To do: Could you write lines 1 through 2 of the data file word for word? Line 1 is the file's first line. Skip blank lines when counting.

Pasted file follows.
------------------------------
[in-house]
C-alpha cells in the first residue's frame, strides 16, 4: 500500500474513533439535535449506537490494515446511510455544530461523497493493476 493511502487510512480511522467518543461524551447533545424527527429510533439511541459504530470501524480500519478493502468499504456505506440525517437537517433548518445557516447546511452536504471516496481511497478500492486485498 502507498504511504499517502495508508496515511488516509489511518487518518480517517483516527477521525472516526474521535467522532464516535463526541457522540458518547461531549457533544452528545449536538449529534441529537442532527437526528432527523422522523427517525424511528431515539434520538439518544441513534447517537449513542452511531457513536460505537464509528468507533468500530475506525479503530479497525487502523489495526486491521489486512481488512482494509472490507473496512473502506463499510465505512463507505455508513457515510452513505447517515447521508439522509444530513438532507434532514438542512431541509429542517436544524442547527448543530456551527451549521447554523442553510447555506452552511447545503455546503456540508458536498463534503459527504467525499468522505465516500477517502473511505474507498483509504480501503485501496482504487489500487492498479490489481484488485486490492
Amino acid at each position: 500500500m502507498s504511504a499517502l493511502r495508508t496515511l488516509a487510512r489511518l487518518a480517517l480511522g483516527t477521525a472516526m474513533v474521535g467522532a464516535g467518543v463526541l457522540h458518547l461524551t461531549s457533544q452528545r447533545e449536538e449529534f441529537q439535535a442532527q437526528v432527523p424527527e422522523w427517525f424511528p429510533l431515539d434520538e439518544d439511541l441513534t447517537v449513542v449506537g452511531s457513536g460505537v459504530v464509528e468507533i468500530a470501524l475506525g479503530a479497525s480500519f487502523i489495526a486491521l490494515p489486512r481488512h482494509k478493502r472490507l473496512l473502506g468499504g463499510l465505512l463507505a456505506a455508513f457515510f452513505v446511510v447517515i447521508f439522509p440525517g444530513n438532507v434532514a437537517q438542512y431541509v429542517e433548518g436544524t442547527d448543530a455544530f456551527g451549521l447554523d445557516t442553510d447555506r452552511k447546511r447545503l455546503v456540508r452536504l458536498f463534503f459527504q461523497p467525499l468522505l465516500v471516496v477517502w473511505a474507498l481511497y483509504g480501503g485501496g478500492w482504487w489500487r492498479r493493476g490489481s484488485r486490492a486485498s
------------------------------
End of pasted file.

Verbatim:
[in-house]
C-alpha cells in the first residue's frame, strides 16, 4: 500500500474513533439535535449506537490494515446511510455544530461523497493493476 493511502487510512480511522467518543461524551447533545424527527429510533439511541459504530470501524480500519478493502468499504456505506440525517437537517433548518445557516447546511452536504471516496481511497478500492486485498 502507498504511504499517502495508508496515511488516509489511518487518518480517517483516527477521525472516526474521535467522532464516535463526541457522540458518547461531549457533544452528545449536538449529534441529537442532527437526528432527523422522523427517525424511528431515539434520538439518544441513534447517537449513542452511531457513536460505537464509528468507533468500530475506525479503530479497525487502523489495526486491521489486512481488512482494509472490507473496512473502506463499510465505512463507505455508513457515510452513505447517515447521508439522509444530513438532507434532514438542512431541509429542517436544524442547527448543530456551527451549521447554523442553510447555506452552511447545503455546503456540508458536498463534503459527504467525499468522505465516500477517502473511505474507498483509504480501503485501496482504487489500487492498479490489481484488485486490492